Retired Gillette roper teaches next generationHis voice booms through the rodeo arena, echoing like distant thunder. His infectious smile reminds those around him that every day in the saddle is a good day.
By: By Rod Harwood, Gillette News Record, The Jamestown Sun
GILLETTE, Wyo. (AP) — His voice booms through the rodeo arena, echoing like distant thunder.
His infectious smile reminds those around him that every day in the saddle is a good day.
The pounding of the hooves, both steer and horse, reinforced that fact one Saturday morning at the Cam-plex East Pavilion
Bobby Harris, the 18-time National Finals Rodeo qualifier, will tell you his heyday has come and gone. But even at 49, the passion he displays in roping and teaching tells you he hasn’t lost much of a step. The team roping header is certainly in his element, bringing his roping school back to his hometown for two days.
In many ways, he’s still the same guy Nick and Jayne Harris raised on the Morse/Harris Ranch north of Gillette.
“I’m so proud of Wyoming. I’m from a ranch north of Gillette. The people that know me, know that’s who I am,” said Harris, who teamed with header Tee Woolman to win a team roping world championship in 1991,” he told the Gillette News Record “I’m just a kid that grew up in Wyoming and went to a country school.”
After thirty years of rodeoing, he knows the road. That hasn’t changed much since he cut down his PRCA schedule a few years back. In May, he’ll take the Bobby Harris Roping School to Chicago. The summer schedule also includes Hermiston, Ore., Idaho Falls, Idaho, and sessions in Montana and South Dakota.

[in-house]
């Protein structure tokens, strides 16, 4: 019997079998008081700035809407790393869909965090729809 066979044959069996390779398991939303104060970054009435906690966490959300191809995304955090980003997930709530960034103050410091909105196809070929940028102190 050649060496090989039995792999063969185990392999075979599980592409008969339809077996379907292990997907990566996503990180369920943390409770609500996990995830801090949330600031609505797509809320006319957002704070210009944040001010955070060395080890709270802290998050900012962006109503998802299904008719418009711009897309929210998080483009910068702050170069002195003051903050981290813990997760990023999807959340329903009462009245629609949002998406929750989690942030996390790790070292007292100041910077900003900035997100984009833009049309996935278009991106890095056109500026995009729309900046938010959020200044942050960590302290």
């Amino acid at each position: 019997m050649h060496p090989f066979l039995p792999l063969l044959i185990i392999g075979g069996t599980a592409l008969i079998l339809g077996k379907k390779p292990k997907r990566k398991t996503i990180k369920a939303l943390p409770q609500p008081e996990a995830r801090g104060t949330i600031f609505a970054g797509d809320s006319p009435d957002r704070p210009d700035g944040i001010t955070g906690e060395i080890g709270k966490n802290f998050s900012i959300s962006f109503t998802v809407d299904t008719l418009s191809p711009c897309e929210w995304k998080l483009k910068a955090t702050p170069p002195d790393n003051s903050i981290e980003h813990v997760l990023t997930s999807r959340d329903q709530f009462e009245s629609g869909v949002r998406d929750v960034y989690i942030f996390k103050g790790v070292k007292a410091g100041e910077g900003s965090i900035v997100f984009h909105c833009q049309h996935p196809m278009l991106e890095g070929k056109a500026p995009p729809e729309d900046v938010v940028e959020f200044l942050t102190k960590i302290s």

But recently he was home and his attitude reflected it.
“Gillette’s always been home,” he said, as if he just liked the sound of saying it out loud.
As each steer broke from the chute with team ropers giving chase, Harris would follow the action, barking suggestions and ideas for improvement.
“That’s good, very good,” he told Anna Jorgenson as she flew down the arena.
The Gillette 10-year-old rode like someone who was born in the saddle.
Her mom, Pam, and sister, Sam, were also in the class of 25 headers and heelers.
Anna roped her steer almost every time, though it looked like one good pull might unseat the pony-tailed youngster.
Harris, who was both a Wyoming High School all-around champion and the PRCA rookie of the year in steer roping in 1978, knows it all has to start somewhere.
“I’m 49 years old and I’ve probably been roping 40 years of that,” he said with a laugh.
Sometimes his comments were about posture in the saddle or staying focused on the running steer at all times. “Now, now,” he’d scream to the heeler, indicating it was time to pull the trigger.
“Almost fell off didn’t ya?” he said to one cowboy, who was off balance.
Former bareback world champion Wayne Herman of Halliday, N.D., took the school along with his son Jake. For him, it was more like, “I’ll teach you how to rope, but my days of getting on a bucking horse are long gone.”
Herman knows the feeling.
He smiled as he sat in the stands during a lunch break.
“I’ve always liked roping,” he said. “Now I’m going to rope with my kids. Jake wants to rodeo in college, so this is good for him.” Herman won his gold buckle in 1992, the year after Harris claimed his world championship.
“I’ve known Bobby since the ‘80s. He does a really good job of teaching and knows what each individual needs,” Herman added.
For the guy that grew up north of Gillette, his passion for roping is what allows him to work with anyone, from former world champions to first-time ropers.
The fire still burns. It’s never been extinguished.
“When I was a kid, I wanted to play basketball at UCLA. I wanted to play football for Oklahoma and professional baseball for the Dodgers,” Harris said, his grin getting wider and wider at the irony of childhood dreams. “But I always knew I was going to be a cowboy.”
That’s still a big part of his journey. Two years ago, Harris competed in what could have been his final National Finals Rodeo.
It’s been a long road, but he’s still just as competitive as he was when he opened his PRCA career.
Only, now, his pursuit involves ropers who are trying to take their skills to the next level.